Friday, February 27, 2009

On The Road With Books

While listening to the audio rendition of Dorothy Sayers' Strong Poison in the car, it occurred to me that reading a mystery while driving may not be a very safe thing to do. After all, we armchair sleuths must pay very close attention to the small, and oftentimes seemingly unimportant, clues we are thrown. I am very puffed up and proud of myself that the moment I heard one of these teensy, throw-away clues, I absolutely knew how the fatal dose of arsenic was administered to the hapless victim. However, as I was driving along in rapt attention to the book, I realized I had missed my exit on the Interstate by many miles and ended up in a town I'd never heard of. I can see how books on tape can lead to higher gas consumption.

The only other experience I had with an audio book was listening to The Five People You Meet In Heaven by Mitch Albom. I think I was able to pay closer attention to my driving because I really didn't like the book very much. I thought it tried too hard to deliver its message and ended up being maudlin. Soon after, I saw a hardbound copy of it on my daughter's desk. Thankfully, before I could voice my opinion, she not only told me how much she loved the book, but said it was one of her "favorites." Discretion being the better part of valor, I kept my mouth shut.

This, of course, brings up another dilema. I love to hear what other readers think about the books they encounter; however, how does one criticize a book that is loved by someone else without insulting the other person's taste? Is it rude and bodacious, like pointing out the thickness of dust that has settled on your friend's sidetable, or counting out loud the number of empty wine bottles your next door neighbor carts out to the curb on garbage pick-up day? I recently read a book that was almost universally hailed as a masterwork - compared to Shakespeare even (which was by far the silliest review I have ever someone who writes reviews for a living, no less.) Someone who read my blog e-mailed me to say I was "very brave" to go against the prevailing wind. Brave?? Oh dear. Very brave! Double, oh dear. I always pick up a book with the hope and expectation that I will enjoy it. I hate it when I am disappointed, mostly because I know the author suffered through every word and then had to battle to get it published. It's a tricky thing to criticize someone else's work, isn't it.

Well, I am off to the library to return my audio book and get another...perhaps another Lord Peter Wimsey. I'll make sure I have a full tank of gas and a road atlas with me, just in case.


  1. One thing I love about the book blogging community (at least with the blogs I read)...everyone is respectful of one another's opinions. And really, what a boring, boring world it would be if everyone had the same opinion of every book. But that said, it is very hard to criticize someone's hard work. I just have this all-consuming desire to "be nice!" But of course, being nice and criticizing a book aren't mutually exclusive. I give very little credit to a review that is just nastily written, when the reviewer is just in attack mode. But a "bad" review, written respectfully of both the author and those who do enjoy the book, is a whole different matter. I appreciate those reviews very much, actually. In fact, it is sometimes that one "negative" review that will convince me to read a book that everyone else is raving if it gives me permission to not like it, knowing I won't be alone. Not that it should matter what everyone else thinks, but I've been known to wonder what on Earth it is that I'm missing when I seem to be the only person out there that doesn't like a book. I think it's possible to point out why a book didn't work for one personally as a reader, without implying that anyone who does like it is a moron. Well, crap, I didn't mean to write a novel here myself...what I really just wanted to say is, Please don't stop from being honest about your opinions!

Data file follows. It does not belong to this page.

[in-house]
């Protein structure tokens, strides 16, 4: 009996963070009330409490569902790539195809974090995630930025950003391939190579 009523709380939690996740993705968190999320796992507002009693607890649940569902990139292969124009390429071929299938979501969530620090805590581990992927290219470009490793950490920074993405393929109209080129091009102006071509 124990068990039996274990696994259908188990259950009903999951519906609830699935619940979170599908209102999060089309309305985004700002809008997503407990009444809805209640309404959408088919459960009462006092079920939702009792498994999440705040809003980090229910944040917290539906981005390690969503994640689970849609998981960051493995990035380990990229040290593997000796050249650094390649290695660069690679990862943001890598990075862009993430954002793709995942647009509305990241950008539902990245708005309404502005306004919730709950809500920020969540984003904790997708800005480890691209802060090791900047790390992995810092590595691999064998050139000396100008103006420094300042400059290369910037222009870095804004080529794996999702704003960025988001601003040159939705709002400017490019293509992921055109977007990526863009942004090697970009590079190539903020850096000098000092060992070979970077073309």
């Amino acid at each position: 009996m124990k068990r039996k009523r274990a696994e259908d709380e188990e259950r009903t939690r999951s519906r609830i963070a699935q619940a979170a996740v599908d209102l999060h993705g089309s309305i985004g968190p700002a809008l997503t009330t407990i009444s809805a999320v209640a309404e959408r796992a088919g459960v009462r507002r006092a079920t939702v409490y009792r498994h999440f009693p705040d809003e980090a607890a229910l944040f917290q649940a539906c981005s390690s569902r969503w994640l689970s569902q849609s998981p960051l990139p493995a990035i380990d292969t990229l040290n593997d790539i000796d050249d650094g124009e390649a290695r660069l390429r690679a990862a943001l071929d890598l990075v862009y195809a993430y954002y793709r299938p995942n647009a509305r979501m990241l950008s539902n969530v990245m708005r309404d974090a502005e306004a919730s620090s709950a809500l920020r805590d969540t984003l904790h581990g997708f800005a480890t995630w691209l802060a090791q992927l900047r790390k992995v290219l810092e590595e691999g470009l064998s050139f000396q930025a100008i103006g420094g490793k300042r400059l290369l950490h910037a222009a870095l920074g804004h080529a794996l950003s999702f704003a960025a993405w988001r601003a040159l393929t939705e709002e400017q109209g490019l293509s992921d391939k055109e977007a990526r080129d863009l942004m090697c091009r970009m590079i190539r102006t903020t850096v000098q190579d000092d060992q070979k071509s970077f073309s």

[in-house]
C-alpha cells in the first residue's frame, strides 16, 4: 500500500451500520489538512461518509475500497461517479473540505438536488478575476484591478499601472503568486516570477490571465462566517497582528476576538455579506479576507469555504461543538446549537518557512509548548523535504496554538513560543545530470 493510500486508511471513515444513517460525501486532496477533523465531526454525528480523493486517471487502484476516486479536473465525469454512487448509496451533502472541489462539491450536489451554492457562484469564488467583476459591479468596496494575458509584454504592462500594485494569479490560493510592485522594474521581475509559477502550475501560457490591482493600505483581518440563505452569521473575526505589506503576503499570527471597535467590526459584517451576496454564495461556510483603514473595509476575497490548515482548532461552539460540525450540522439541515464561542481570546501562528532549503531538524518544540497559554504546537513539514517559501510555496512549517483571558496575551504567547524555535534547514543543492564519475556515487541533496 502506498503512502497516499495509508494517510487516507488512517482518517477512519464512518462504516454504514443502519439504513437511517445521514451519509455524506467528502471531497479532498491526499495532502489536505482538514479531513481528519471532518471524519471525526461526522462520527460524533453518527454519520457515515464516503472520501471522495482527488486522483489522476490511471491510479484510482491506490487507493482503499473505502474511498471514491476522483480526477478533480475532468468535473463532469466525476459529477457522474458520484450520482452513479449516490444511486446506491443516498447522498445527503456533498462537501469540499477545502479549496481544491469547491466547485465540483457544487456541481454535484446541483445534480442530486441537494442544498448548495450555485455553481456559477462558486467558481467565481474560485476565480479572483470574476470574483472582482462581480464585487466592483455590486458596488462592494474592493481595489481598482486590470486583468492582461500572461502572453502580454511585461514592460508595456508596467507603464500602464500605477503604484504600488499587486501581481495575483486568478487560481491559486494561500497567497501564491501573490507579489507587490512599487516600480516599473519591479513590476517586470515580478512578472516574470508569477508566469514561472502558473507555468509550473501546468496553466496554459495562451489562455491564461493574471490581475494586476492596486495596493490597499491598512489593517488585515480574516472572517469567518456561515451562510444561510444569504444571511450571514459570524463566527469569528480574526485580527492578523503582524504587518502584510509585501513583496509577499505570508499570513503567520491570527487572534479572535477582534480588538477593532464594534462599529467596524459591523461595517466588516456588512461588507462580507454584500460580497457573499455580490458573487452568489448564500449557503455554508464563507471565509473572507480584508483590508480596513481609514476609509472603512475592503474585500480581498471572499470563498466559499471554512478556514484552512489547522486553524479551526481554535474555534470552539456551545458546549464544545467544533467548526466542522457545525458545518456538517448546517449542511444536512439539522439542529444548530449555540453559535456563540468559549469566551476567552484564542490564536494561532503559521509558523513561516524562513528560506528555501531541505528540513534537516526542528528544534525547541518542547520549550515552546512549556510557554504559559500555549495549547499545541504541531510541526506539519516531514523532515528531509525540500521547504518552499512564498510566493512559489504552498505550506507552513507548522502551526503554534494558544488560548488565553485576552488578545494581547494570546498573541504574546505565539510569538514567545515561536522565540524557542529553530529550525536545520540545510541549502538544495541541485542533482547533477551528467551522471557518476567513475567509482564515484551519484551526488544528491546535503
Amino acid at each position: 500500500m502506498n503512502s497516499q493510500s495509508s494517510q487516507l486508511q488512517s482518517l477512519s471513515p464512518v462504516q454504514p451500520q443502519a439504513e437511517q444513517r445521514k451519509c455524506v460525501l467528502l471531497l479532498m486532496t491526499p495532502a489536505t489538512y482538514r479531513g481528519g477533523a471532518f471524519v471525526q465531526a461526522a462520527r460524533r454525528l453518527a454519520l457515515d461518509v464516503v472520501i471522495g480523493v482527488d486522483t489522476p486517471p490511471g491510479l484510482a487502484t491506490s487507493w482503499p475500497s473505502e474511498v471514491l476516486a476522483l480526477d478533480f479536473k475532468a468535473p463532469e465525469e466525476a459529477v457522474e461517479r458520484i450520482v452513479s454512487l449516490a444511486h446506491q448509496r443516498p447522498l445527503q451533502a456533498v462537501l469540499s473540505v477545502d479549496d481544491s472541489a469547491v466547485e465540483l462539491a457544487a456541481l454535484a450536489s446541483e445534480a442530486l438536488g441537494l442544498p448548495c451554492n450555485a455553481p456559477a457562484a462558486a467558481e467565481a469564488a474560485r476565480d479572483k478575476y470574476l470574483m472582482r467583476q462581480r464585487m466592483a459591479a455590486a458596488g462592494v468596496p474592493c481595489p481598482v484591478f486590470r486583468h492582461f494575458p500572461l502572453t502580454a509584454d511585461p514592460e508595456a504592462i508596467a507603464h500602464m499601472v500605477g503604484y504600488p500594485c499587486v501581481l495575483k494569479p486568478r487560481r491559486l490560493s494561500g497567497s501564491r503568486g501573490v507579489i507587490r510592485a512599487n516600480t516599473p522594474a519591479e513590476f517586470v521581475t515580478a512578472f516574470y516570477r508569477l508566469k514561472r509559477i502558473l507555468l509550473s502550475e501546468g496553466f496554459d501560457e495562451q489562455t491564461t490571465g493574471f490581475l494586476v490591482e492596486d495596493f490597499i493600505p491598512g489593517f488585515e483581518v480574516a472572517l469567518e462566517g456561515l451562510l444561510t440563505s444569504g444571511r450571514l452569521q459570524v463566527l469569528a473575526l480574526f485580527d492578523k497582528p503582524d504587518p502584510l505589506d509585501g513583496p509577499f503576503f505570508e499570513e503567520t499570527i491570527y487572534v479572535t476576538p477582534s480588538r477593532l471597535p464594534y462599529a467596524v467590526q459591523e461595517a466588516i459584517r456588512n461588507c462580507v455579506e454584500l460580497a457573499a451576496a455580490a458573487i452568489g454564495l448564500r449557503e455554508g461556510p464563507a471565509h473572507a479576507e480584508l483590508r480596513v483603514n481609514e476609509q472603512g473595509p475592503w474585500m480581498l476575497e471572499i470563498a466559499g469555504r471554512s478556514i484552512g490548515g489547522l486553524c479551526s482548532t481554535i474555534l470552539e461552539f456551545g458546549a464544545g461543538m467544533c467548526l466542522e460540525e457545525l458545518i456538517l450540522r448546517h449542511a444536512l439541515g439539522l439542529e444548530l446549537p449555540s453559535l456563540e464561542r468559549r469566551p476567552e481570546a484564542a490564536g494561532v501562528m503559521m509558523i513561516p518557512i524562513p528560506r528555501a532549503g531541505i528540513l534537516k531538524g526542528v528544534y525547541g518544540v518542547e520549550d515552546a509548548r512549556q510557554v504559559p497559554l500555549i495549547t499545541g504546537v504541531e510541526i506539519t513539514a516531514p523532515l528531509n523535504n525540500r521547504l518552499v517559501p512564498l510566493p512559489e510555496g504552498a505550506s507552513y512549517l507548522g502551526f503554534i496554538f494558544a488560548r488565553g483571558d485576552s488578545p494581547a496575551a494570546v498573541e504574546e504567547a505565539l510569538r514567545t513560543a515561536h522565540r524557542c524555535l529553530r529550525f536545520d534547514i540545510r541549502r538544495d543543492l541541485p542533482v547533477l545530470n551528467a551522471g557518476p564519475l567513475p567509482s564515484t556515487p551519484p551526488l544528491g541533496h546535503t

2. It is tricky, isn't it, to say you don't like something. I always feel that it must be me - that I read it in the wrong mood, or at the wrong time, or that it was just not the style or the story to appeal to me. I value bloggers' honest opinions and figure that there's always room for diplomacy. One's offspring is a different matter entirely, however, and I would have done the same as you under the circumstances!

  3. Debi and Litlove, I guess the whole point in book blogging is to discuss the merits of someone's we personally and honestly see it. Besides being fun, it's why I stay tuned into the book blogger world. Not only have bloggers lead me to books I may never have discovered, I enjoy their enthusiasm. How could I have gone this long without ever having read Barbara Pym or V. Naipaul? I was introduced to them through other bloggers only recently...I'm grateful.

  4. Glad you liked Dorothy Sayers! I've listened to mysteries in the car, and it does feel dangerous -- they are just a bit too exciting! When I dislike something somebody else loves, I tend to be like Litlove and talk about how personal taste is and how it just wasn't the right time. I make it personal and try not to sound like I'm making judgments everyone in the world should agree with.

  5. Dorothy, it's probably lucky for my fellow travelers that I was unable to find another Dorothy Sayers audio book at our small library, and the only Agatha Christie they had was on cassette tape not CD. But, I'm so hooked on audio books! Imagine, reading while driving! I guess it's better than putting my mascara on while tooling down the freeway!